There is a tradition among Peace Corps volunteers of touring houses of worship soon after installing at site.
The umma , or Islamic community, here is small, totalling no more than a dozen households. Without fail, about as many adherents answer the call and convene at Masjid al Bilal every Friday for the third of five daily prayers.
Bilal, in whose honor this mosque is named, was among Muhammad's earliest followers. Remembered as a short black man with a booming voice, Bilal was born a slave to an Abyssinian princess and rose to become Islam’s first muezzin.
Tsihombe’s mosque, the only one in the region of Androy with a resident imam, has a name that lends to its underdog nature. Bilal, now like then, finds himself in a place where the dominant religions are paganism and Christianity.
It is hard to fault them on this point, considering that few Christians strain to learn the classical Hebrew and Aramaic that the Scriptures were originally penned in.
Following the ritualistic washing of hands, face and feet, one enters and sits facing a semicircular niche in the wall. Mosques in Madagascar are built oriented northward in the direction of the Kabba in Mecca.
Weight resting on knees and feet against a hard cement floor thinly veiled by a rug, prayer sessions are not comfortable, but at least they are short, free of songs to be sang or public offerings to be made. After an hour, congregants salute those to their right, those to their left, and get on with their day.
Beyond integration, why would a volunteer want to associate with a religious community different from the one he was raised in at home?
Other than the novelty of the experience, going to houses of worship and mingling with people offers the chance to talk about American diversity and value pluralism.
“Differences in opinion are a blessing,” the Prophet is known to have said.
Men and women pray separately, with a sheet separating the two from view. What is unorthodox here is that Sunnis and Shias pray together, unheard of in other parts of the world. What is more, some of the men here have Catholic wives that go to church on Sundays.
Throw some secret handshakes, Arabic salutations, and a young, gentle natured imam from the southerwestern city Tulear into the picture, and in a nutshell, that is Islam in Tsihombe.
On occasion, a visiting zealot from Fort Dauphin will come and deliver a fiery sermon, but he is an exception to the rule. Religious tensions may run high elsewhere, but they are low here.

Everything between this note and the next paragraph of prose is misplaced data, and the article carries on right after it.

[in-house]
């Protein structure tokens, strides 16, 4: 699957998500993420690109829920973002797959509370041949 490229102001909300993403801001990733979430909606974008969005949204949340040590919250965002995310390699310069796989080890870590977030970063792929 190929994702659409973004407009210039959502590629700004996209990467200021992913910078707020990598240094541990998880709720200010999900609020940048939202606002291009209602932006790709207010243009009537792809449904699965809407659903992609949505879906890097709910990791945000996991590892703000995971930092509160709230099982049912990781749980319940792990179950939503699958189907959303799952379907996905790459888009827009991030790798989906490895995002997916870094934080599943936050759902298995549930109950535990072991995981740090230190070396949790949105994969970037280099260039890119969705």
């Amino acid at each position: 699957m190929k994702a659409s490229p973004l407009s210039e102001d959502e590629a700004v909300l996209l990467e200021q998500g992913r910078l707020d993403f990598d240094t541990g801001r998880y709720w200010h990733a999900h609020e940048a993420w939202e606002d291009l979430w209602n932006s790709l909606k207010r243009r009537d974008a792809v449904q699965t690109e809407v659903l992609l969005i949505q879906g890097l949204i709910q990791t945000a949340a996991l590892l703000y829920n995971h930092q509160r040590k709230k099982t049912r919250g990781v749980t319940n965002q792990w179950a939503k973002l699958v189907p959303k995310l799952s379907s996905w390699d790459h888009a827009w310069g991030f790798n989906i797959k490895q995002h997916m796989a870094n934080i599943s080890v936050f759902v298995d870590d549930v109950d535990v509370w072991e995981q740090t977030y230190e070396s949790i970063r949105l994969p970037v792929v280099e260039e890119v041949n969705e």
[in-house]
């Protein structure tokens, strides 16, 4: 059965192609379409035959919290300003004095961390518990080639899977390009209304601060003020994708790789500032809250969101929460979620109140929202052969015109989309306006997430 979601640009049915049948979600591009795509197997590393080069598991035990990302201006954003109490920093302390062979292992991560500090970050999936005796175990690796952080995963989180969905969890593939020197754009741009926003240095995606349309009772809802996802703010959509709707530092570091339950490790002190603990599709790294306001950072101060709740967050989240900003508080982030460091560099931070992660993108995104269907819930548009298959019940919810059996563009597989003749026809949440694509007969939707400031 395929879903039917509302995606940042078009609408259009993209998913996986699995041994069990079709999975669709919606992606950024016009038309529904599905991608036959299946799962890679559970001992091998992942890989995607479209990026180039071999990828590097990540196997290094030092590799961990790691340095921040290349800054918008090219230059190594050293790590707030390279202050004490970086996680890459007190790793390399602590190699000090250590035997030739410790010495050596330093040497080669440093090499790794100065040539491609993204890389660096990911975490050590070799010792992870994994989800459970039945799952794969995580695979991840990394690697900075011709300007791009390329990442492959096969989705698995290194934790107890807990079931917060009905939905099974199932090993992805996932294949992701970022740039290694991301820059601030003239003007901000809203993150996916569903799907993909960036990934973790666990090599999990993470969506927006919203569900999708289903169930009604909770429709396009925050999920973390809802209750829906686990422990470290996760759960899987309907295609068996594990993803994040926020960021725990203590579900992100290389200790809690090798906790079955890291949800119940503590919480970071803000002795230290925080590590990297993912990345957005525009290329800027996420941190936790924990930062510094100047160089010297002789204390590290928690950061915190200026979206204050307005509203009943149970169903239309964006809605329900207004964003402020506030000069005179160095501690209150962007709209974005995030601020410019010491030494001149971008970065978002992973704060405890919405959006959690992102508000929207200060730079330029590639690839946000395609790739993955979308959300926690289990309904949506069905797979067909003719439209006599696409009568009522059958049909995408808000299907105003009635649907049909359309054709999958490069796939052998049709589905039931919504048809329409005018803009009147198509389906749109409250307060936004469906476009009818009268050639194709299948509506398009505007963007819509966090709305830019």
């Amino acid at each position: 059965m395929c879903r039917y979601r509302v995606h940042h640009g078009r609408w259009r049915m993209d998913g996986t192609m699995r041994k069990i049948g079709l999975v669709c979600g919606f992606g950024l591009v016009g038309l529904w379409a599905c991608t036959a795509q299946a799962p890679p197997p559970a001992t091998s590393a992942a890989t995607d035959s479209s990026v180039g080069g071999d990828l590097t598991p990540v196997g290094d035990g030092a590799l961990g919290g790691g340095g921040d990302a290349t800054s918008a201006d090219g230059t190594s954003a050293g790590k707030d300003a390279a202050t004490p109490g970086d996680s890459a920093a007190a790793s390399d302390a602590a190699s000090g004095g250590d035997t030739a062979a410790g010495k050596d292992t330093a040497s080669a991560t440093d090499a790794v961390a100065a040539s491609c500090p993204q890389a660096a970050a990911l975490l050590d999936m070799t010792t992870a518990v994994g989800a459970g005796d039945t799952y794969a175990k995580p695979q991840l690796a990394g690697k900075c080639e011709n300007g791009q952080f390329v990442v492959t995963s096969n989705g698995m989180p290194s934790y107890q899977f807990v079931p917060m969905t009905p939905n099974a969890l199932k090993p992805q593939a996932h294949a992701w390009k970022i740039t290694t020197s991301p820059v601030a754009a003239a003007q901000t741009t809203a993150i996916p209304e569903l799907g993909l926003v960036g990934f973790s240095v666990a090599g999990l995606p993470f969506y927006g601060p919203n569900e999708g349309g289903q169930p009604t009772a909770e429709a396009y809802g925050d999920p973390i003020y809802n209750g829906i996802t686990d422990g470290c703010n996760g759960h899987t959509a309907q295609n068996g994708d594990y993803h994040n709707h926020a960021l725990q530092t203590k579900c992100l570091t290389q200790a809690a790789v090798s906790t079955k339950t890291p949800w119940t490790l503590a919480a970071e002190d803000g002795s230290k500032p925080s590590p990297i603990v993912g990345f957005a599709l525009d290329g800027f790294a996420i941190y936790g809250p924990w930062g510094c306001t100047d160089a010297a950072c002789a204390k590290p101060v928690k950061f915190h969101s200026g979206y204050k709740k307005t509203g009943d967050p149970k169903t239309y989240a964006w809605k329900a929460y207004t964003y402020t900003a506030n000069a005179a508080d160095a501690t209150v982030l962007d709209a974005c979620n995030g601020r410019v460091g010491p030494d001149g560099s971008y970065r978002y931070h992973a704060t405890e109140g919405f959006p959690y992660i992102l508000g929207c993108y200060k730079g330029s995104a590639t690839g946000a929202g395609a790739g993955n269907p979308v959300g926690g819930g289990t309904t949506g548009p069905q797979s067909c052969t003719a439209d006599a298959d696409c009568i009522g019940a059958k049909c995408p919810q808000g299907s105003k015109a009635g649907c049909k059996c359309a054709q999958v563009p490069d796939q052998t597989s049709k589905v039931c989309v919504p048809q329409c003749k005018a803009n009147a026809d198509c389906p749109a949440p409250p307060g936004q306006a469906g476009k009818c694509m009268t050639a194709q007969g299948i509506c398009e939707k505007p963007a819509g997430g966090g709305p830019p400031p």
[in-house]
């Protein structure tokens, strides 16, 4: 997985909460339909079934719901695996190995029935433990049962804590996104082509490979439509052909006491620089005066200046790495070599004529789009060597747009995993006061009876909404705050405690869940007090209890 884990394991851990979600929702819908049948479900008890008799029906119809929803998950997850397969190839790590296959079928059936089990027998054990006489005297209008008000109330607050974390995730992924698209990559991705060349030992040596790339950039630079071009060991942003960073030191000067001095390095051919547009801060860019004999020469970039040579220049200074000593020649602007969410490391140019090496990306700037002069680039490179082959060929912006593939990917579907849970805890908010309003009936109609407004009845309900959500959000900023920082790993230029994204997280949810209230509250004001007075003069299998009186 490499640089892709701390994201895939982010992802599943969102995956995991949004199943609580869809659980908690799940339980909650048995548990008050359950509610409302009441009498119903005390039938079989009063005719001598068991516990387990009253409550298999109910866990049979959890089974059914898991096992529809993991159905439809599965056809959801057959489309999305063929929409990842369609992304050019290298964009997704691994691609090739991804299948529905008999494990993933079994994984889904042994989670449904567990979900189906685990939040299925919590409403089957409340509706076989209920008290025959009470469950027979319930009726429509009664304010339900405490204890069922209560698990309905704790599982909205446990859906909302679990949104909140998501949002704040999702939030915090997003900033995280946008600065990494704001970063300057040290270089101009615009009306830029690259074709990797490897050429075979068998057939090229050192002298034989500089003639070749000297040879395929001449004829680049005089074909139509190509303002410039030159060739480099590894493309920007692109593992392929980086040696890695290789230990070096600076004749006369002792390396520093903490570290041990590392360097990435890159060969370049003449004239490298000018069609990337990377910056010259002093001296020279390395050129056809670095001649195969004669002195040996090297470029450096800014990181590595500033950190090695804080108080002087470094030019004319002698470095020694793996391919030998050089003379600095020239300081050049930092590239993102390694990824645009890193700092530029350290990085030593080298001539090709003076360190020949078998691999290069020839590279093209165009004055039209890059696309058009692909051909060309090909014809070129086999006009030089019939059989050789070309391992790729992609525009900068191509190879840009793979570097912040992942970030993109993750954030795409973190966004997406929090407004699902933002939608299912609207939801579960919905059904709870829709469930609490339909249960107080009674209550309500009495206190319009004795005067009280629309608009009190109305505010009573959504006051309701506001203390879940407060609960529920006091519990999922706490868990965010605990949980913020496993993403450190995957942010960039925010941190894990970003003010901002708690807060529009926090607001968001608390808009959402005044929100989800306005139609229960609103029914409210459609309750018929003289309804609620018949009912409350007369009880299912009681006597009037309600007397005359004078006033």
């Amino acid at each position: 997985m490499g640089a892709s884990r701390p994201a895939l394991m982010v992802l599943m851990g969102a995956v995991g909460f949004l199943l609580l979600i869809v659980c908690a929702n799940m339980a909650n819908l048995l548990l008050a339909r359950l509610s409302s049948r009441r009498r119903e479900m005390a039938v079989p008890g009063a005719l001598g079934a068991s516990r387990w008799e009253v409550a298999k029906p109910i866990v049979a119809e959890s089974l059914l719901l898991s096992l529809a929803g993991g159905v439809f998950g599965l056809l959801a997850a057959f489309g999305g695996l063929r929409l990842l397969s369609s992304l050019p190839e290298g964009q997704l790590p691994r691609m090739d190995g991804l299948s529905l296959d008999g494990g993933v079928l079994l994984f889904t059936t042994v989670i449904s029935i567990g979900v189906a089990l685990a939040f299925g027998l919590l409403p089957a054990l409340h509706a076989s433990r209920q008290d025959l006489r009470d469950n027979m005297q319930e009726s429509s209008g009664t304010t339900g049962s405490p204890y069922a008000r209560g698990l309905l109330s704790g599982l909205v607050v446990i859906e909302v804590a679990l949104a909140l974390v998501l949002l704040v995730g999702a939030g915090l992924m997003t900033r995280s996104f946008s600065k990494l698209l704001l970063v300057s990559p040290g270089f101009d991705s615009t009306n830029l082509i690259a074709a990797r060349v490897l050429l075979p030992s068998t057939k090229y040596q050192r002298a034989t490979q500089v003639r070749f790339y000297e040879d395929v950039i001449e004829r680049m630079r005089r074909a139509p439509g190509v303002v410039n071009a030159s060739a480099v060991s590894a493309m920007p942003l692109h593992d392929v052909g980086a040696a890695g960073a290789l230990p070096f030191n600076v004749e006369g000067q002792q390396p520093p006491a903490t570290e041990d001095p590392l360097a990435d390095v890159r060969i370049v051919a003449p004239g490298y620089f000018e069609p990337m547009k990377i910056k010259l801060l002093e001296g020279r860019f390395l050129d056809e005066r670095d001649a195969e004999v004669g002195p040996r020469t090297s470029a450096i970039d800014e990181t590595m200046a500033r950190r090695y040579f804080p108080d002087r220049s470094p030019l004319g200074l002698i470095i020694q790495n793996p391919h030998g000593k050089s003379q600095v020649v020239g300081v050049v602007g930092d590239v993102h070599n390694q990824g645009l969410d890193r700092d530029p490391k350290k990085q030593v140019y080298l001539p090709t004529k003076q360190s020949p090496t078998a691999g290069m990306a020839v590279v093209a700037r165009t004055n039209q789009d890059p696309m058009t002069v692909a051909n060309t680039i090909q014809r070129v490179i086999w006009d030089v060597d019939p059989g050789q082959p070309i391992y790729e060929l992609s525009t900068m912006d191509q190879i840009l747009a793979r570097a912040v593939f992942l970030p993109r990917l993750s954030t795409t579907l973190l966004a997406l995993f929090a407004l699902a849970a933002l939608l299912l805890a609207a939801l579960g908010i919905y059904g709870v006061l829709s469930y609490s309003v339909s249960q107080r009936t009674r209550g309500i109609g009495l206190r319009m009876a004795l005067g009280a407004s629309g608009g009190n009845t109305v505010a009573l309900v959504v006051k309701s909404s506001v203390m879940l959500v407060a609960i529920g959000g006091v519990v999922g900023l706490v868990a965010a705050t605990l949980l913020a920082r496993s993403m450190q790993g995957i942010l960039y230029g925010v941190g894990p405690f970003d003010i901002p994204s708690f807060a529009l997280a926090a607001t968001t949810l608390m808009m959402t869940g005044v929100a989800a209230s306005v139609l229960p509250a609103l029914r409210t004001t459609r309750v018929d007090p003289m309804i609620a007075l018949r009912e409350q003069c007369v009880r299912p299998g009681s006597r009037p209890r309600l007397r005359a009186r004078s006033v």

While some carry on the tradition from Indian and Senegalese ancestors, others, such as the imam, are converts from other faiths.
The latter say they were attracted to Islam by “the simplicity of the religion and a more direct relationship with God.”
Perhaps, but the Quran’s classical Arabic is difficult to learn and master, if easy to recite and memorize given the rhyme schemes inherent in the language.
As a result, the majority must rely on French translations and the imam himself for interpretation of the holy book in Malagasy.
When each volunteer is the face of America in their host community, every conversation becomes an exercise in grassroots diplomacy.
Beyond our communities, volunteers may be the only Americans that travelling missionaries ever meet, such as those that briefly come through Tsihombe each May.
Bearded and perfumed, wearing surma eyeliner and perahan tunban suits, they greet with tea, eager to know what I am doing so far away from home.
The conversations start out formal as I explain what Peace Corps is and that my work is agricultural extension, never sure if they believe me or not.
Between words we break bread and dip into communal bowls of chicken stew, made savory with spices from places with explicit travel warnings against.
They ask about America and I tell them it is a country of people from everywhere, where everyone enjoys freedom of religion.
Whether or not Tsihombe’s Islamic community is representative of the global umma as a whole, it offers an example of tolerance for visitors from both east and west–crucial in an increasingly shrinking world where the majority is silent, and the voices we too often hear come from the fringes.